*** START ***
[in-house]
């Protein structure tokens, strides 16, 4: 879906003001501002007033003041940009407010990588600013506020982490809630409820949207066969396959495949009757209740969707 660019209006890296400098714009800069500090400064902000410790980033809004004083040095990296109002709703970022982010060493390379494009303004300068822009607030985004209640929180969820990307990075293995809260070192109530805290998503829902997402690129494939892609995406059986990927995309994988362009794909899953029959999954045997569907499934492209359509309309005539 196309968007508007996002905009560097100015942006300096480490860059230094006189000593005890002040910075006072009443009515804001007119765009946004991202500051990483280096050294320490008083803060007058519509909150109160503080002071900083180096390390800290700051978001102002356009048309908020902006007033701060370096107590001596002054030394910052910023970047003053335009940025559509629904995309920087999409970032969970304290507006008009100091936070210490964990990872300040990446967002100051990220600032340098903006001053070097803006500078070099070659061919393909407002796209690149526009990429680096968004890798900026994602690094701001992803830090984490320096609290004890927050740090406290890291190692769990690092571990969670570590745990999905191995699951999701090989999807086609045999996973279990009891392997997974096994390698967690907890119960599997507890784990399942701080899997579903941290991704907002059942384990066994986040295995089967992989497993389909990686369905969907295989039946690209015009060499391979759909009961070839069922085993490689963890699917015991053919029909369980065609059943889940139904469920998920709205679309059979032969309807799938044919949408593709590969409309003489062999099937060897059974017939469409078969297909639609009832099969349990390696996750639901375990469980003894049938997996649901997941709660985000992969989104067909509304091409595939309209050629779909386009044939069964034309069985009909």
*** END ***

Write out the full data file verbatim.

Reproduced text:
[in-house]
């Protein structure tokens, strides 16, 4: 879906003001501002007033003041940009407010990588600013506020982490809630409820949207066969396959495949009757209740969707 660019209006890296400098714009800069500090400064902000410790980033809004004083040095990296109002709703970022982010060493390379494009303004300068822009607030985004209640929180969820990307990075293995809260070192109530805290998503829902997402690129494939892609995406059986990927995309994988362009794909899953029959999954045997569907499934492209359509309309005539 196309968007508007996002905009560097100015942006300096480490860059230094006189000593005890002040910075006072009443009515804001007119765009946004991202500051990483280096050294320490008083803060007058519509909150109160503080002071900083180096390390800290700051978001102002356009048309908020902006007033701060370096107590001596002054030394910052910023970047003053335009940025559509629904995309920087999409970032969970304290507006008009100091936070210490964990990872300040990446967002100051990220600032340098903006001053070097803006500078070099070659061919393909407002796209690149526009990429680096968004890798900026994602690094701001992803830090984490320096609290004890927050740090406290890291190692769990690092571990969670570590745990999905191995699951999701090989999807086609045999996973279990009891392997997974096994390698967690907890119960599997507890784990399942701080899997579903941290991704907002059942384990066994986040295995089967992989497993389909990686369905969907295989039946690209015009060499391979759909009961070839069922085993490689963890699917015991053919029909369980065609059943889940139904469920998920709205679309059979032969309807799938044919949408593709590969409309003489062999099937060897059974017939469409078969297909639609009832099969349990390696996750639901375990469980003894049938997996649901997941709660985000992969989104067909509304091409595939309209050629779909386009044939069964034309069985009909």